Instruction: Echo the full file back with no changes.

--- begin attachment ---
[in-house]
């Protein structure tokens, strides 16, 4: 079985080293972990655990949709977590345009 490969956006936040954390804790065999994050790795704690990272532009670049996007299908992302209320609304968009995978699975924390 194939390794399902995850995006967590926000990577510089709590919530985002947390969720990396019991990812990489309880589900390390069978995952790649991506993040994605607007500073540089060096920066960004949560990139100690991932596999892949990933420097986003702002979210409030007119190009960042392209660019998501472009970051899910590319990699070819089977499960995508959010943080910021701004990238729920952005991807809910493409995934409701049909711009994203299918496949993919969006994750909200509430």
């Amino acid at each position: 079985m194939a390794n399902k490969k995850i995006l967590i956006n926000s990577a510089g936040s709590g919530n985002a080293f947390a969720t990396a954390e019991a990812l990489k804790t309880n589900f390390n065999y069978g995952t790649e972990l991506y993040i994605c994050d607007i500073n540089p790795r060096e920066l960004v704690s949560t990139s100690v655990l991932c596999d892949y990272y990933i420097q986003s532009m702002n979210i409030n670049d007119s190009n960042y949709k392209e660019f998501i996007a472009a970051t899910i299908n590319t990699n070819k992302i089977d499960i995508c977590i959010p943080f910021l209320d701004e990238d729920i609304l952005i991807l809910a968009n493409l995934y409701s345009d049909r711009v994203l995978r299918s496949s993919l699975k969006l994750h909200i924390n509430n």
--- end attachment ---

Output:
[in-house]
């Protein structure tokens, strides 16, 4: 079985080293972990655990949709977590345009 490969956006936040954390804790065999994050790795704690990272532009670049996007299908992302209320609304968009995978699975924390 194939390794399902995850995006967590926000990577510089709590919530985002947390969720990396019991990812990489309880589900390390069978995952790649991506993040994605607007500073540089060096920066960004949560990139100690991932596999892949990933420097986003702002979210409030007119190009960042392209660019998501472009970051899910590319990699070819089977499960995508959010943080910021701004990238729920952005991807809910493409995934409701049909711009994203299918496949993919969006994750909200509430």
């Amino acid at each position: 079985m194939a390794n399902k490969k995850i995006l967590i956006n926000s990577a510089g936040s709590g919530n985002a080293f947390a969720t990396a954390e019991a990812l990489k804790t309880n589900f390390n065999y069978g995952t790649e972990l991506y993040i994605c994050d607007i500073n540089p790795r060096e920066l960004v704690s949560t990139s100690v655990l991932c596999d892949y990272y990933i420097q986003s532009m702002n979210i409030n670049d007119s190009n960042y949709k392209e660019f998501i996007a472009a970051t899910i299908n590319t990699n070819k992302i089977d499960i995508c977590i959010p943080f910021l209320d701004e990238d729920i609304l952005i991807l809910a968009n493409l995934y409701s345009d049909r711009v994203l995978r299918s496949s993919l699975k969006l994750h909200i924390n509430n």